a close up of a sign

ResLife

Reslife Recommends: Repetitive Beats, Flow States and Productivity.

By FLlj 07 Jul 2020

bookshelf

“The best moments in our lives are not the passive, receptive, relaxing times… The best moments usually occur if a person’s body or mind is stretched to its limits in a voluntary effort to accomplish something difficult and worthwhile.”– Mihaly Csikszentmihalyi 

Whilst trying to study what makes us really happy in everyday life or ‘Flow, The Secret of Happiness’, Dr. Mihaly Csikszentmihalyi decided to study creatives, artists and scientists, as he was ‘trying to understand what made them feel that it was worth essentially spending their life doing things for which many of them didn't expect either fame or fortune, but which made their life meaningful and worth doing.’.

Csikszentmihalyi discovered that when creating fluidly the artists:

 ‘enters that different reality. Now he says also that this is so intense an experience that it feels almost as if he didn't exist. And that sounds like a kind of a romantic exaggeration. But actually, our nervous system is incapable of processing more than about 110 bits of information per second. And in order to hear me and understand what I'm saying, you need to process about 60 bits per second. That's why you can't hear more than two people. You can't understand more than two people talking to you. Well, when you are really involved in this completely engaging process of creating something new, as this man is, he doesn't have enough attention left over to monitor how his body feels, or his problems at home. He can't feel even that he's hungry or tired. His body disappears, his identity disappears from his consciousness, because he doesn't have enough attention, like none of us do, to really do well something that requires a lot of concentration, and at the same time to feel that he exists. So existence is temporarily suspended. And he says that his hand seems to be moving by itself.’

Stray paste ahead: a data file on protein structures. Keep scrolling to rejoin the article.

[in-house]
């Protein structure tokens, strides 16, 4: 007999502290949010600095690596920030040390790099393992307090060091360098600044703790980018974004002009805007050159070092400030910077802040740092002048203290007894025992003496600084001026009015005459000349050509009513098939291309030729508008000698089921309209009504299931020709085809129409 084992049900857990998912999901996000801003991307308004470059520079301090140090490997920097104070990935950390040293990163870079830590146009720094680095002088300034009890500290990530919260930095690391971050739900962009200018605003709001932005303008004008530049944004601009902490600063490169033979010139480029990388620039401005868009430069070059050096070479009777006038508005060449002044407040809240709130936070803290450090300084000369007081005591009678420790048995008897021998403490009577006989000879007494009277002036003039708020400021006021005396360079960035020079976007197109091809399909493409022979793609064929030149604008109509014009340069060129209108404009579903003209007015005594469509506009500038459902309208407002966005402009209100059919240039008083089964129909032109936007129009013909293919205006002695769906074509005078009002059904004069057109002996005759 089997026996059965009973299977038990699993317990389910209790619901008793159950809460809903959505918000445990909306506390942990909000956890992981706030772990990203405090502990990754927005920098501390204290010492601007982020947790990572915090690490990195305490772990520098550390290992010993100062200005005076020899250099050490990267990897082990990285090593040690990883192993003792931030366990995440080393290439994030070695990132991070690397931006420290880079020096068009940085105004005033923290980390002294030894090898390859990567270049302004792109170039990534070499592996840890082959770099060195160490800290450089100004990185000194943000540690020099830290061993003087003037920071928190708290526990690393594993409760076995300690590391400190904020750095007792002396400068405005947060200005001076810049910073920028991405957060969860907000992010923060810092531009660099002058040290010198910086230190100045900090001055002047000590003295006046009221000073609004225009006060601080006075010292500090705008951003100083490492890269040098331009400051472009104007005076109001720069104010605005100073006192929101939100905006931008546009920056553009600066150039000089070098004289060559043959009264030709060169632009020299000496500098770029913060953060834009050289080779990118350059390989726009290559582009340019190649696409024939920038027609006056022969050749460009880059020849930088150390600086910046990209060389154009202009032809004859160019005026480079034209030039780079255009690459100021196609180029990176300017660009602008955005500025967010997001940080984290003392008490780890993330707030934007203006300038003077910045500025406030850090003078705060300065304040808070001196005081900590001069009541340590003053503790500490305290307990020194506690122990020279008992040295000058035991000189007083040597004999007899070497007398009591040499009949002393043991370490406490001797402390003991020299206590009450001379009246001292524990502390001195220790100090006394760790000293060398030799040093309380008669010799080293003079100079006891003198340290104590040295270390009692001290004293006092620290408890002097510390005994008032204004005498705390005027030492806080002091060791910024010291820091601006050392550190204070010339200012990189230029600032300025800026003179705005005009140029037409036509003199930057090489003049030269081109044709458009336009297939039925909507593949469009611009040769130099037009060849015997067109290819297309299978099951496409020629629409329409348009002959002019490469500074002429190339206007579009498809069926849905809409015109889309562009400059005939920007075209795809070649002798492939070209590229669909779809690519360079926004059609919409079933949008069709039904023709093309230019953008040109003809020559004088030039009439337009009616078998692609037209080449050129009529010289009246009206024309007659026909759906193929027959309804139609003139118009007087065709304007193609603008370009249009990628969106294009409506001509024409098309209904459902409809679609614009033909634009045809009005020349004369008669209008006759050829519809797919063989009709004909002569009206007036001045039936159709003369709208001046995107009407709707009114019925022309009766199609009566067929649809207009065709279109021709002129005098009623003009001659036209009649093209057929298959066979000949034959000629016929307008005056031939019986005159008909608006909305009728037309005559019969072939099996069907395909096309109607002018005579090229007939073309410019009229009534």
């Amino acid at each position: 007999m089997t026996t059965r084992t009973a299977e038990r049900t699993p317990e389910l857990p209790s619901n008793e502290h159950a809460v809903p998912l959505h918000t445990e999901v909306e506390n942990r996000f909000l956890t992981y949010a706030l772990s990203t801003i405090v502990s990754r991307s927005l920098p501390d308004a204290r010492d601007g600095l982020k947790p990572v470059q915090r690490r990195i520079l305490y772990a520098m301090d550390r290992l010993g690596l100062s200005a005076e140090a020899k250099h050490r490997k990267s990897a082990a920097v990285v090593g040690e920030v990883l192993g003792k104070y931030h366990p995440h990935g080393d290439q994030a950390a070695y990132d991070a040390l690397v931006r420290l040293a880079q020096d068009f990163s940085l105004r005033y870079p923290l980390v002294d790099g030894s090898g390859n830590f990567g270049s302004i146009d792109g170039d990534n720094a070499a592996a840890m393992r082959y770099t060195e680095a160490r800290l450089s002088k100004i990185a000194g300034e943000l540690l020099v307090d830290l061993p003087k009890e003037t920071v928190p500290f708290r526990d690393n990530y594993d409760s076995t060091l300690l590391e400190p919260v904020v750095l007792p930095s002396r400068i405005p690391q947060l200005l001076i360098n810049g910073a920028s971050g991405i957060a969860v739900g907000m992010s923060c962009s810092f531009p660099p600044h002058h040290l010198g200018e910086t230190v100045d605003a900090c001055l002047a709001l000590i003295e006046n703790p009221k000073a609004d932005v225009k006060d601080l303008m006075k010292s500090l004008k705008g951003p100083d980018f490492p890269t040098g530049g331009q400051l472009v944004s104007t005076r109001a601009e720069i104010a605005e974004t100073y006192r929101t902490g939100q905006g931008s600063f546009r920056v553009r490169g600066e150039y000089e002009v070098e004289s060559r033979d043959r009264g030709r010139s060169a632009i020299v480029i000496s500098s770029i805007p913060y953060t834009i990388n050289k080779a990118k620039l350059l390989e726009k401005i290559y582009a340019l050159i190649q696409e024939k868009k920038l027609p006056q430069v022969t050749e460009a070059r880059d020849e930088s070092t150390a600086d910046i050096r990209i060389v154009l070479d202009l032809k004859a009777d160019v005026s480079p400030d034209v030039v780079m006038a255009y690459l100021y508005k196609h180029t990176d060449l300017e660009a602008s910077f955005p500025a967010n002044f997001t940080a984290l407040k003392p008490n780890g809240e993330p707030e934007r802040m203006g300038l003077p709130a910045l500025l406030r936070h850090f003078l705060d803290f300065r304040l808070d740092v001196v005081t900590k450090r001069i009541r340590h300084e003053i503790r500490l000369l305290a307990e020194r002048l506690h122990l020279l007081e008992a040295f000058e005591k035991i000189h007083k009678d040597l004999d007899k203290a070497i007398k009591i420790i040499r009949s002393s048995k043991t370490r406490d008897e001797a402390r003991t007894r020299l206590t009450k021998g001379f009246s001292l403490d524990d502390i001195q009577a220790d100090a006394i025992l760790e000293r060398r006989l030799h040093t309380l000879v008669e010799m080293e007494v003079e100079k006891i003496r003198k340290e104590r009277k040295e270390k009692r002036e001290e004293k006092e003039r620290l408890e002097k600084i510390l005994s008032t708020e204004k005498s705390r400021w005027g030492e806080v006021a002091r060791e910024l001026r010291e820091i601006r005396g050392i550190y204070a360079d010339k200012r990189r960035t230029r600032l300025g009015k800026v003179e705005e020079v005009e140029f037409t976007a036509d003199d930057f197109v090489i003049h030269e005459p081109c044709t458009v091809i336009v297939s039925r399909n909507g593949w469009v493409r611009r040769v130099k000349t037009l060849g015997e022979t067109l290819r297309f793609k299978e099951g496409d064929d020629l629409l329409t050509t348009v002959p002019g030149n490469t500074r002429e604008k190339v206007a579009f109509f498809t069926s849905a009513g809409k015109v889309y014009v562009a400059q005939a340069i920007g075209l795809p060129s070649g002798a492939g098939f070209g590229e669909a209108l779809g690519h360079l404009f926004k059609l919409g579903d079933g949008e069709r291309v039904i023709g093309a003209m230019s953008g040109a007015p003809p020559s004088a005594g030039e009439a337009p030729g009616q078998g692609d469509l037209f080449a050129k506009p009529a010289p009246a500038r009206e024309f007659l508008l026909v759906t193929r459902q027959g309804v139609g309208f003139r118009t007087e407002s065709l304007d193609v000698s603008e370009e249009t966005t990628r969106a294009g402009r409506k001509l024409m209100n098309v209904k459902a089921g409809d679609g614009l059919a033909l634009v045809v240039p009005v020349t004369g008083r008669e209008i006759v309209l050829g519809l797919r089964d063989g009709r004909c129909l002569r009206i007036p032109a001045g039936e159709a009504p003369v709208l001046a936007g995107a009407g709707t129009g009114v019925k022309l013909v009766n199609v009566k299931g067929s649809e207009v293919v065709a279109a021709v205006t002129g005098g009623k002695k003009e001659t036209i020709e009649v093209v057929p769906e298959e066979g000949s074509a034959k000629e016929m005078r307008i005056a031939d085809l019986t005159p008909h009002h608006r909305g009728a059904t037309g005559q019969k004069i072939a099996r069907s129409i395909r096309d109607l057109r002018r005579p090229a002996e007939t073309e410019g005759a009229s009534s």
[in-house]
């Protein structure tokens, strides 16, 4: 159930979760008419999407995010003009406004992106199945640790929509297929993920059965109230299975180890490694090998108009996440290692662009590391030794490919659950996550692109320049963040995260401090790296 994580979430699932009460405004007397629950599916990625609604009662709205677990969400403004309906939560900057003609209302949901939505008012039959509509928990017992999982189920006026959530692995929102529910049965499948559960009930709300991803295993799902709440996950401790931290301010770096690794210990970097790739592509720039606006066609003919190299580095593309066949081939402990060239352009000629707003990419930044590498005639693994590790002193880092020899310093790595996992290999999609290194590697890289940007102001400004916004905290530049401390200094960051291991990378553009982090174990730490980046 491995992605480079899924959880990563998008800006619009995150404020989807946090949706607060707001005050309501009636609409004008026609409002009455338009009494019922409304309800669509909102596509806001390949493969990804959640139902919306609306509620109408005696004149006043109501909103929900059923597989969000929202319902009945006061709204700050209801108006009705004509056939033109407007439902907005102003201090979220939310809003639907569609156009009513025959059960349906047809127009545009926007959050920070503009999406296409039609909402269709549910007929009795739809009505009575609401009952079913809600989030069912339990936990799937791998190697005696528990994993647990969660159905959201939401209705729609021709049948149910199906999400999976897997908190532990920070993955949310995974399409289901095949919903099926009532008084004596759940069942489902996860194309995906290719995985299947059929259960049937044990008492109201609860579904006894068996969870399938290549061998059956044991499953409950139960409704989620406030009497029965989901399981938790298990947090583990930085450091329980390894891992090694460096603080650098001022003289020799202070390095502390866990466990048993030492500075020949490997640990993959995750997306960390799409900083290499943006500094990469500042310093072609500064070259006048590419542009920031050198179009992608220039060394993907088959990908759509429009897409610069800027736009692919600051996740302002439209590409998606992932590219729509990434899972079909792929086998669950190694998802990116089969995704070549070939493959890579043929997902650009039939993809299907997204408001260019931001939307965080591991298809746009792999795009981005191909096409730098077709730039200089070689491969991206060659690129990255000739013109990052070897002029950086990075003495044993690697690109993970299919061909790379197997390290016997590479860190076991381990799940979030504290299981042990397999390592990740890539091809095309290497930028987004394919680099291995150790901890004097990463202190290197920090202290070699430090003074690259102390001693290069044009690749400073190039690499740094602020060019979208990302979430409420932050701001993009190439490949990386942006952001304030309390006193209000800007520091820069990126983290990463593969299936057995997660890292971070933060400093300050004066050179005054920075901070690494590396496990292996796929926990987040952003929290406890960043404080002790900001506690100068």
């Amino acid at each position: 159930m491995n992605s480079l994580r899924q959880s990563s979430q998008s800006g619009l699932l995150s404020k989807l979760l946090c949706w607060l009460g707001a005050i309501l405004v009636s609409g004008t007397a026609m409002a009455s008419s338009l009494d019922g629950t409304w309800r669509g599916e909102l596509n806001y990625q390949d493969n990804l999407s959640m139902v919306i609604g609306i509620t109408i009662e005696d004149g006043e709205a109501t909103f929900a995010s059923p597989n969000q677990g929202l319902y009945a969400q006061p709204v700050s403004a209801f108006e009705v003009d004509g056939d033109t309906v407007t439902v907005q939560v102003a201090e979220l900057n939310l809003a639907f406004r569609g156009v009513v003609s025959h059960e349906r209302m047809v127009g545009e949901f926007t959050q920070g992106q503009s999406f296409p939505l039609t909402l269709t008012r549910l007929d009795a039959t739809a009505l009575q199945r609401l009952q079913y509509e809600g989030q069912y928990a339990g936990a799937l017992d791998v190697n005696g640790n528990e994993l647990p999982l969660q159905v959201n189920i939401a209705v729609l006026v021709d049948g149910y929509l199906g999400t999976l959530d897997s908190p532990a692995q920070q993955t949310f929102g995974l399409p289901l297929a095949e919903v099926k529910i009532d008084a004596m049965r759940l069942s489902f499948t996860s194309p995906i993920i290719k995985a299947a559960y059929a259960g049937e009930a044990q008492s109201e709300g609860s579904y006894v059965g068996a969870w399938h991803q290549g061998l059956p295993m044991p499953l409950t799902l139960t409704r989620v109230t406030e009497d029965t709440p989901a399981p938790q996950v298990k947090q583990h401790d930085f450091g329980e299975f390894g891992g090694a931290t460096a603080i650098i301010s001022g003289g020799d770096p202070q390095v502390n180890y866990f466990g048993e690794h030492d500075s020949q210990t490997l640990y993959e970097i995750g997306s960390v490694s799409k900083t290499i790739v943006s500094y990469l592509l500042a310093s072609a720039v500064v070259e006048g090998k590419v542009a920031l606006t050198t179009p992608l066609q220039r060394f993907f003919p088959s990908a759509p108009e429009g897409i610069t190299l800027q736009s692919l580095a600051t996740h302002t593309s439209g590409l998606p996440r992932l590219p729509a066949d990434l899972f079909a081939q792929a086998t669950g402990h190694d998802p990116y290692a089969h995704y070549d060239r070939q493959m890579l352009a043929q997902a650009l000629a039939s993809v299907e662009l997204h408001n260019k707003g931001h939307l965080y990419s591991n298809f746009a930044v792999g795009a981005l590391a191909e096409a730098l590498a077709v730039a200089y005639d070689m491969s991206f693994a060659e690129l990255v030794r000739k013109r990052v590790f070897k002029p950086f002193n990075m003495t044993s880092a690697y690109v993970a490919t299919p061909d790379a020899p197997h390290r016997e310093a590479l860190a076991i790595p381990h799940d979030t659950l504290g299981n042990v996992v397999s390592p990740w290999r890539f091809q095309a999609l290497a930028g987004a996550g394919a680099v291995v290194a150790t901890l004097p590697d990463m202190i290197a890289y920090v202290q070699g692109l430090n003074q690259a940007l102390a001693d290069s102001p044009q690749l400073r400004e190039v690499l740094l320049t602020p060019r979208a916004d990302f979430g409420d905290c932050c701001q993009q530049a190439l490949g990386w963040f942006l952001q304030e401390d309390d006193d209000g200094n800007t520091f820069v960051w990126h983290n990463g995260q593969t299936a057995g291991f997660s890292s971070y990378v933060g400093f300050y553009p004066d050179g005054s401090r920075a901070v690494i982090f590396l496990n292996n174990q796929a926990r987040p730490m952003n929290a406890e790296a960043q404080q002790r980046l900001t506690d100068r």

After realising that many creatives had similar shared experiences where the creativity seemed to ‘flow out’ Csikszentmihalyi decided to coin this ‘flow experiences’ or ‘flow states’.


How Can We Trigger Flow States?

The Personal Growth Lab writes that a ‘Flow state is a very powerful state of mind where you are extremely productive and also feel great. You don’t have to force yourself to work hard. Rather, it seems to go automatically. It seems as if you are ‘flowing’ through your work.’


a screenshot of a cell phone

Above is a graph of ideal conditions for flow state, as designed by Csiksgentmihalyi (figure from https://www.researchgate.net)


If flow states are so beneficial to productivity and creativity then how can we hack into them? Roomer for PGL goes on to write that there are certain triggers for accessing ‘flow states’. To be able to access flow, you must eliminate internal and external distractions that prevent you from accessing flow. Along with this, you must work in your BPT (biological peak time) this ensures you are stimulated enough and have enough energy to be your most productive. 

Another way to trigger flow states, and perhaps arguably the easiest, is listing to the right kind of music. Listening to music with repetitive beats like, techno, house, electronica or even classical music can block out both external and internal noise helping you concentrate on the activity at hand. It’s important though that there aren’t too many vocal samples on these beats as that will require more energy to fight off distractions.

It’s known that listening to classical music whilst revising can help you retain certain information, imagine if you did that regularly, how much more information you would retain?

We wanted to test this out, so Lauren has suggested some spotify playlists of ‘repetitive beats’ for you to listen to whilst working to help you access those flow states!

4am Chillout on Spotify!

Brain Food on Spotify!

Binaural Beats on Spotify!

Popular topics in ResLife